Revenue Note for Guidance

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Revenue Note for Guidance

291 Computer software

Summary

Prior to the changes introduced in the Finance Act 2010, where a trader incurred capital expenditure in acquiring computer software or a right to use such software for the purposes of the trade, that acquisition was to be regarded as an acquisition of machinery or plant and, accordingly, capital allowances applied in respect of the expenditure so incurred. In effect, the expenditure so incurred could have been written off over the same period as is the case for conventional machinery or plant (see section 284).

The Finance Act 2010 introduced a more coherent treatment of computer software by distinguishing between computer software for end use within a business and computer software acquired for commercial exploitation. The former will continue to qualify for the normal plant and machinery allowances under this section, whereby expenditure is written off over 8 years, while the software acquired for commercial exploitation will qualify for allowances under the intangible assets scheme in section 291A, with allowances based on accounting depreciation or a fixed rate over 15 years. To accommodate companies with planned investments, the Finance Act 2010 provided a transition period of 2 years during which a company may elect to claim relief under this section i.e. section 291 in respect of capital expenditure on computer software acquired for commercial exploitation.

Details

(1) Subject to subsection (3) where capital expenditure has been incurred on the right to use or otherwise deal with computer software for the purposes of a trade, the right to use the software and the software itself is to be treated as machinery or plant provided for the purposes of the trade and, for so long as the person is entitled to that right, that machinery or plant will be treated as belonging to the person. In effect, this provision establishes title to machinery or plant capital allowances in respect of such expenditure.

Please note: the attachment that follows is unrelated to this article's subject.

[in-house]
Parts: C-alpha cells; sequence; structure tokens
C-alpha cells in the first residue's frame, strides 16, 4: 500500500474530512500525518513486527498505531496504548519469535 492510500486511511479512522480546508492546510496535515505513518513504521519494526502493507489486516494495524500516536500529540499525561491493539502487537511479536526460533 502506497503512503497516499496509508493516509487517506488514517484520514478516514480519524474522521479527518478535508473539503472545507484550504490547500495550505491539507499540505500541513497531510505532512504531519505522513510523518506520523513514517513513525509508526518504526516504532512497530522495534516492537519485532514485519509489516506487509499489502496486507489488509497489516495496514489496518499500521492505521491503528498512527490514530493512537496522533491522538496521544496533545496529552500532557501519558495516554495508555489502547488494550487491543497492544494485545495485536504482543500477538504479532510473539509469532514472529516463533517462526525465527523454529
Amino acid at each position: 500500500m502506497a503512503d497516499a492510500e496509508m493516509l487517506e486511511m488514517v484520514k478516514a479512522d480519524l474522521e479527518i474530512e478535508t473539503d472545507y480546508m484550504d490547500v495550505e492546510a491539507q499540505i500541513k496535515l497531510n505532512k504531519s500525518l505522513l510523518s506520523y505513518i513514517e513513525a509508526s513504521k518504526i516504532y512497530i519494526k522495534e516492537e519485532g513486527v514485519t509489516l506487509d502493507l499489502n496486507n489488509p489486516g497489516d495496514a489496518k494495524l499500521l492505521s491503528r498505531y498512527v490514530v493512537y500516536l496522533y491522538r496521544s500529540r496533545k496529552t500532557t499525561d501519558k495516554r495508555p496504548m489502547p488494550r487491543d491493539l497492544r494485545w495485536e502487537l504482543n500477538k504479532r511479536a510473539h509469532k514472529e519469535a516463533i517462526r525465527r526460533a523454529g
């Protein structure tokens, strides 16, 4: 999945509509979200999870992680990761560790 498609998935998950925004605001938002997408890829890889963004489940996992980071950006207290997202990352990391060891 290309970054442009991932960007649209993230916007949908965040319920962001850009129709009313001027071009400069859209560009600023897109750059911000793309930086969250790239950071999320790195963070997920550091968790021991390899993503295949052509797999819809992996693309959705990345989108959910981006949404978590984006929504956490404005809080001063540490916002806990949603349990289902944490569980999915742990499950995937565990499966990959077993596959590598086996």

(2) Where a person carrying on a trade has incurred capital expenditure on providing computer software for the purposes of the trade and, as a result of that expenditure, the computer software belongs to that person, then, if the computer software does not constitute machinery or plant (for example, the software may not be in tangible form such as on disk or CD-ROM but may have been transmitted electronically), it will nonetheless be treated as machinery or plant.

(3) Subsection (3) provides that, in the case of a company acquiring computer software of an end-user type for use in its trade and not for the purposes of the commercial exploitation of that software, then relief will be available subject to the provisions of this section.

(4) Subsection (4) applies transitional provisions to facilitate companies with planned capital expenditure investments. Companies may elect to claim capital allowances under this section for capital expenditure on computer software incurred in the 2-year period up to 4 February 2012. The claim must be made in the company’s annual corporation tax return for the accounting period in which the capital expenditure is incurred and within 12 months from the end of that accounting period.

Relevant Date: Finance Act 2017